It’s not the city’s fault, she knows that, but all the same, Cecelia can’t offer more than pity and scraps of kindness that will do nothing for the city in the long run. Cecelia feels like she’ll drown in all the pain filling every nook and cranny of this city if she stays just a day more. Even in the places coveted by those fragile souls who still hold onto their hope, their kindness, even those tiny fires can’t heal this city. Though Cecelia applauds those people, she wishes those sparks of warmth who love their city despite its ugliness the best.

A choking cough drags Cecelia back to the present. Cecelia blinks down at Lola and forces away the tears that burn behind her eyes. She smiles, rubbing Lola’s shoulders and tries not to stare too long at the holes that pocket her torso. Lola won’t be the first person Cecelia watches die, but she’ll be the first Cecelia has to deal with alone.

Cecelia wishes her mother were here. She wishes any of her siblings, even loud Molly, could be here. To sit with her and share the burden of loss. She wishes she were in her home city, at least then Lola would be dying in a happy place. Cecelia knows these are terrible selfish thoughts, but she lets them swim in her head anyway. Her mother had taught her there was nothing wrong with wanting to be in a better place. There is nothing wrong with wanting to escape the harsh moments of reality, of wanting to hide away from the world.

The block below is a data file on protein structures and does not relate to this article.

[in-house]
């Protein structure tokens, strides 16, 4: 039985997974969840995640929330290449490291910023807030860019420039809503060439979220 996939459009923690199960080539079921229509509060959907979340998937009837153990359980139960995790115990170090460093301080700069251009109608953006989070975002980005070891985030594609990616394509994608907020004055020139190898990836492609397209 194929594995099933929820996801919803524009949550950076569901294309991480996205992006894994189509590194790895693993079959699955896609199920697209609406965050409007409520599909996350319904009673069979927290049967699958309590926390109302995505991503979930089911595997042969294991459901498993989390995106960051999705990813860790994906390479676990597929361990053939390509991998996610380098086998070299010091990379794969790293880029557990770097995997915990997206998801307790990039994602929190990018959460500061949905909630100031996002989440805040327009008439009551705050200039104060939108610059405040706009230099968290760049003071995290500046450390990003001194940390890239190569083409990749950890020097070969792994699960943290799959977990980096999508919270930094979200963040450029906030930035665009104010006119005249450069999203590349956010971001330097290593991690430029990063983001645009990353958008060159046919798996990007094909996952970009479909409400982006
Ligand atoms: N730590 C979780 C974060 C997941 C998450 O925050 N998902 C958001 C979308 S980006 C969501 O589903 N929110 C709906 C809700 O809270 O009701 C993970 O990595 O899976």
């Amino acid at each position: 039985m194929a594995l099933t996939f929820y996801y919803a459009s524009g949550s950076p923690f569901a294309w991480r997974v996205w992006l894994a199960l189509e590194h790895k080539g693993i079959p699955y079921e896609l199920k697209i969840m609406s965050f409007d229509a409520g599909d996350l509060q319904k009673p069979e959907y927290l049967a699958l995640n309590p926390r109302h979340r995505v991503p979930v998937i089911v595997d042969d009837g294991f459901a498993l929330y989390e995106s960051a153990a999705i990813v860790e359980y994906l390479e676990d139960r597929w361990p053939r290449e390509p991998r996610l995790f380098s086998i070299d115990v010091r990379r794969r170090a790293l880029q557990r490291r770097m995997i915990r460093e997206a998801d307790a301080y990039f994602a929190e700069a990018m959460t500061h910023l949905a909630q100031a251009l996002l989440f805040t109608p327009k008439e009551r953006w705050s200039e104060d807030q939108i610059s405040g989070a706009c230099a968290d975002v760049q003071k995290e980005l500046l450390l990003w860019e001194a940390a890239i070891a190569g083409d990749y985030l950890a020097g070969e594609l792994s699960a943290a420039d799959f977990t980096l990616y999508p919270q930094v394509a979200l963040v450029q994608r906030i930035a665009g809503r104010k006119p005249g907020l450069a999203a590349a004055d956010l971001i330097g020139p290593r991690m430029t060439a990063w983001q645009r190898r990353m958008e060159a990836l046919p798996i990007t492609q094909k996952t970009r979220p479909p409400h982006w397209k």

“Would you like a hear a song, Lola?” Cecelia whispers, brushing Lola’s blonde bangs aside. Her skin is cool and is starting to shift from sickly pale to corpse grey. It’s a wonder Lola is still conscious. “To pass the time while we wait for help?” Help Cecelia was sure was coming, even if she knew Lola was already beyond any aid they could offer. Lola nods, and Cecelia resumes petting her hair, before reaching deep and calling upon the soul within the city.

Cecelia has always been able to talk to the land. Or rather, the land has always been able to talk to Cecelia. Every moment Cecelia’s feet touched the earth, the land — be it country or city or forest — sang for Cecelia. The land would always tell her the story of its life, of its joys and pains. It let her walk without fear, nipping at her heels and begging her to stay and listen to it until her dying day. The land never let her get lost, no matter how loud it was.